by Jeff Lemire (writer & artist), Jose Villarrubia (colors), and Pat Brousseau (letters)

The Story: Gus and co. debate whether or not to leave the Dam for Alaska.

What’s Good: This is the sort of script that really shows off what a strong, ensemble cast Lemire has put together and ends up being all about the character-work.  It’s hard to believe that not long ago, this was entirely a “man and boy” adventure focused tightly on Jepperd and Gus.  Now we’ve got a whole crew of characters, each of them likable and/or compelling in their own unique ways.  Bobby is probably the cutest character in any comic I’m reading right now, so much so that I hope Lemire starts carrying around Bobby plushies at conventions.   Johnny delivers a slight but never forced or over-the-top comic relief to the group.  Meanwhile, Doctor Singh looks more crazy-eyed and conspiratorial by the month, and that’s certainly the case here.

Meanwhile, on the darker side of things, Lucy grows to be an increasingly tragic, hard-luck figure as her condition worsens.  Even more interesting is Walter Fish, who reaches a new high as far as general creepiness is concerned, despite never really doing anything incriminating.  It’s a wonderful balance that Lemire is striking with the character.  Jepperd is, of course, as strong as ever as well, continually moving around the issue with a constant, barely tethered anger.  I also liked how violently Jepperd reacts when his soft side gets rebuked.  The minute he gets rejected, he instantly closes up behind that anger once again.

So all told, it’s strong character-work all around met with Lemire’s excellent, moody artwork, with fun layouts and little adjustments in line-work whenever a particular panel is meant to reflect a mood or emotion.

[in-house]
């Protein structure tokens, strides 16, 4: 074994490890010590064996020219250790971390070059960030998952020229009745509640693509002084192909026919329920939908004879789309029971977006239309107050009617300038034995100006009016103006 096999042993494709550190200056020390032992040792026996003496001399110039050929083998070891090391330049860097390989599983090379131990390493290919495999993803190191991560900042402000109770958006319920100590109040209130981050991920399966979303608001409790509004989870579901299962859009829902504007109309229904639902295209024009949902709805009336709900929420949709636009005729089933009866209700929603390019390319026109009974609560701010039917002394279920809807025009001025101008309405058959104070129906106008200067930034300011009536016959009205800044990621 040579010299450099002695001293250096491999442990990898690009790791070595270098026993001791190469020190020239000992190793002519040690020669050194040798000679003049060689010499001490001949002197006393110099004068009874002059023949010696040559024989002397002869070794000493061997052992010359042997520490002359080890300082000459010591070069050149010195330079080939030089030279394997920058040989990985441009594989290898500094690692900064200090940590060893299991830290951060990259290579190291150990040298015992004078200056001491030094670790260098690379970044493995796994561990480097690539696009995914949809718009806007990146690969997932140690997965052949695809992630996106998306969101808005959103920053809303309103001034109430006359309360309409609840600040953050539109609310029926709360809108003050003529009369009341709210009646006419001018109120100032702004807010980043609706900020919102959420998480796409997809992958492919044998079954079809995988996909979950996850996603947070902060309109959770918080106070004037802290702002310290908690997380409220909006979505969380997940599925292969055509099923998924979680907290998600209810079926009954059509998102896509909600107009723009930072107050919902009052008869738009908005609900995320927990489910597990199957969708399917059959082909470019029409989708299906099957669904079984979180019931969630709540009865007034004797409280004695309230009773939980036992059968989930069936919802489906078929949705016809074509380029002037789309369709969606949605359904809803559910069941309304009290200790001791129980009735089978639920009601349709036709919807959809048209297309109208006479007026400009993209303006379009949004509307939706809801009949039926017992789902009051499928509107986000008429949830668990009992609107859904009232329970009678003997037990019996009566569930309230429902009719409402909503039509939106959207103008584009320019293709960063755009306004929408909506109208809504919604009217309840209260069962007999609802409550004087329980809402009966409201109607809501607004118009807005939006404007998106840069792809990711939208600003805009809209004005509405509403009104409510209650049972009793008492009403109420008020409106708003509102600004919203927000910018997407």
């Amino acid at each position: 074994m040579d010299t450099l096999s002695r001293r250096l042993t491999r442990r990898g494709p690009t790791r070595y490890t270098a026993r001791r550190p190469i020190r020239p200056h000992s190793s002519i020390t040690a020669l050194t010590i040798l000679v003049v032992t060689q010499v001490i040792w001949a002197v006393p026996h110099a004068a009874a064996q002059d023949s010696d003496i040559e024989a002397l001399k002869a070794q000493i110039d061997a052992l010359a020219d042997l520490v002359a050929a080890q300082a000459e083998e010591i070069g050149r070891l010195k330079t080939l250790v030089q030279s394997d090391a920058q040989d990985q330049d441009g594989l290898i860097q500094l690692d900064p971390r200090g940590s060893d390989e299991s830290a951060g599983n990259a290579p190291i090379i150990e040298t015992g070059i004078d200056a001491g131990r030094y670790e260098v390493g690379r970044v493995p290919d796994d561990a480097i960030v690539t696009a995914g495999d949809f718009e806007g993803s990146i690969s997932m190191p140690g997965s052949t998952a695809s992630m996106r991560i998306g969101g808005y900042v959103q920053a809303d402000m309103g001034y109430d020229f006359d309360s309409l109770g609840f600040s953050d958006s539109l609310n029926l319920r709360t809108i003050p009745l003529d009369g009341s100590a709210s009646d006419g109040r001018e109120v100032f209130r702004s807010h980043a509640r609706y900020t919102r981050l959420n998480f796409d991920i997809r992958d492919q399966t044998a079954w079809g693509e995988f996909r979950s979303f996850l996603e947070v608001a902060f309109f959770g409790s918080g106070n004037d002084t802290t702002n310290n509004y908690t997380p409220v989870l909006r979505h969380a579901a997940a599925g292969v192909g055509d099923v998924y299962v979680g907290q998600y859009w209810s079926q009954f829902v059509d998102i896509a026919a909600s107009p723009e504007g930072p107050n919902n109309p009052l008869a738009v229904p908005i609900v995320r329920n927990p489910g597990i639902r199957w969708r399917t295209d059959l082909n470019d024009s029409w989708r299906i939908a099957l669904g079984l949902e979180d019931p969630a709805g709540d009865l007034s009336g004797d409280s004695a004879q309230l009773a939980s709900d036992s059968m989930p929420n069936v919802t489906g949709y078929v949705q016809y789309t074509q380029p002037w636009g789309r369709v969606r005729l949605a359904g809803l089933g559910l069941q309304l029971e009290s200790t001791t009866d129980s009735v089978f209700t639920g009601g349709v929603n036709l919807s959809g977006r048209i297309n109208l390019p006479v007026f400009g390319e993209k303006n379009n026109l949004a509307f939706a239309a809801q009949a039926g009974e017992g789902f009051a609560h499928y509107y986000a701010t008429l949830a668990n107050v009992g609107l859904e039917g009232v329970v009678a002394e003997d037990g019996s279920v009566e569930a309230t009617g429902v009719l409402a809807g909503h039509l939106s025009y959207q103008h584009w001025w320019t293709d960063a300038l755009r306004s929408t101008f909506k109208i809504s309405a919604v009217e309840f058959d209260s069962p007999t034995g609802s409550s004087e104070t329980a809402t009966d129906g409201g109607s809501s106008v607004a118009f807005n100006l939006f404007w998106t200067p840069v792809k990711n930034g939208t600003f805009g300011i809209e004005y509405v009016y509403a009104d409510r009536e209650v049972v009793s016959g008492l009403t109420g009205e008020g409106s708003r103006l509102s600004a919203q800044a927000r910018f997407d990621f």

What’s Not So Good: Unfortunately, there’s one major defect with this month’s issue: nothing actually happens.  Alright, that’s not strictly true, as there’s a major game-changing event on the final page that is a huge cliffhanger, but up until that point, you’ve got 19 pages of zero plot progression to speak of.  We already knew that Lucy was sick, we already knew that Jepperd was a pissed off dude, we already knew where our party stood on whether or not to leave the dam, and we already knew that Walter Fish was creepy, and all Lemire really does here is re-emphasize those points.  The end result is that we see our favourite characters chatting with each other and doing what they do best, but as far as actual storytelling and plot is concerned, it’s on the light side.

Frankly, part of me does think that this might be a case of “writing for the trade.”  As chapter four of a six-issue arc, it makes sense, but as a singular experience, it doesn’t really work all that well.

I also had difficulties with the Lucy/Jepperd relationship.  Lemire tries to showcase the tension and awkwardness in their off-kilter romance, but it doesn’t really work and it’s one of the few times where I can honestly say that Sweet Tooth left me feeling ambivalent about something.  Frankly, Lemire just hasn’t developed the relationship enough and, hence, not really given us much of a reason to care about it beyond the fact that it involves two characters we like.  The relationship as a whole is undercooked and has simply not been explored enough for it to hit the notes that Lemire is hoping for.

Conclusion: Not the strongest issue, but that last page ensures that this rare misstep for Sweet Tooth won’t be a lasting one.

Grade: C+

-Alex Evans